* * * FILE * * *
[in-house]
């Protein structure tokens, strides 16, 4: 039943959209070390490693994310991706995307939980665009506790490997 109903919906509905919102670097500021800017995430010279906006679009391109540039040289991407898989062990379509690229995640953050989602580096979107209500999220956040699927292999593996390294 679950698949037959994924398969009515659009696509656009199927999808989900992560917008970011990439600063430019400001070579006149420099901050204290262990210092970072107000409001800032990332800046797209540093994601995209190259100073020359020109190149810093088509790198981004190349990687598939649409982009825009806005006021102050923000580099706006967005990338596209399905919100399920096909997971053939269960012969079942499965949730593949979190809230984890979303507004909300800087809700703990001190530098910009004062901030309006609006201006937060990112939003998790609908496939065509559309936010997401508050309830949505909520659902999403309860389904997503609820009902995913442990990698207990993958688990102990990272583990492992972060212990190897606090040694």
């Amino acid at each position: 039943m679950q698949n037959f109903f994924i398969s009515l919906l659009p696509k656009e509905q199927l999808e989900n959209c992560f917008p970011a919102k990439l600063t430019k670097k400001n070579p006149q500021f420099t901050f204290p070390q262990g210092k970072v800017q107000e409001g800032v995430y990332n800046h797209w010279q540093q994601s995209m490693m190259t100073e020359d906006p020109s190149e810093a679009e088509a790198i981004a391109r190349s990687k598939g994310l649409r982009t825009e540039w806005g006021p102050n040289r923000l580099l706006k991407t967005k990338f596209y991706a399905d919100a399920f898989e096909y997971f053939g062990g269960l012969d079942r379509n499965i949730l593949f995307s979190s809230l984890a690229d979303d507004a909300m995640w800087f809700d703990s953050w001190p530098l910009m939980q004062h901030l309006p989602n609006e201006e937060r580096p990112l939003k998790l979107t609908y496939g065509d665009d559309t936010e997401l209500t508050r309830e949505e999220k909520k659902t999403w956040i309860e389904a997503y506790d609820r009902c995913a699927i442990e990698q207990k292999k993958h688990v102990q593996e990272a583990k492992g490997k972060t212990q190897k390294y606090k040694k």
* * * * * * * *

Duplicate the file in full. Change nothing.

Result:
[in-house]
């Protein structure tokens, strides 16, 4: 039943959209070390490693994310991706995307939980665009506790490997 109903919906509905919102670097500021800017995430010279906006679009391109540039040289991407898989062990379509690229995640953050989602580096979107209500999220956040699927292999593996390294 679950698949037959994924398969009515659009696509656009199927999808989900992560917008970011990439600063430019400001070579006149420099901050204290262990210092970072107000409001800032990332800046797209540093994601995209190259100073020359020109190149810093088509790198981004190349990687598939649409982009825009806005006021102050923000580099706006967005990338596209399905919100399920096909997971053939269960012969079942499965949730593949979190809230984890979303507004909300800087809700703990001190530098910009004062901030309006609006201006937060990112939003998790609908496939065509559309936010997401508050309830949505909520659902999403309860389904997503609820009902995913442990990698207990993958688990102990990272583990492992972060212990190897606090040694």
């Amino acid at each position: 039943m679950q698949n037959f109903f994924i398969s009515l919906l659009p696509k656009e509905q199927l999808e989900n959209c992560f917008p970011a919102k990439l600063t430019k670097k400001n070579p006149q500021f420099t901050f204290p070390q262990g210092k970072v800017q107000e409001g800032v995430y990332n800046h797209w010279q540093q994601s995209m490693m190259t100073e020359d906006p020109s190149e810093a679009e088509a790198i981004a391109r190349s990687k598939g994310l649409r982009t825009e540039w806005g006021p102050n040289r923000l580099l706006k991407t967005k990338f596209y991706a399905d919100a399920f898989e096909y997971f053939g062990g269960l012969d079942r379509n499965i949730l593949f995307s979190s809230l984890a690229d979303d507004a909300m995640w800087f809700d703990s953050w001190p530098l910009m939980q004062h901030l309006p989602n609006e201006e937060r580096p990112l939003k998790l979107t609908y496939g065509d665009d559309t936010e997401l209500t508050r309830e949505e999220k909520k659902t999403w956040i309860e389904a997503y506790d609820r009902c995913a699927i442990e990698q207990k292999k993958h688990v102990q593996e990272a583990k492992g490997k972060t212990q190897k390294y606090k040694k």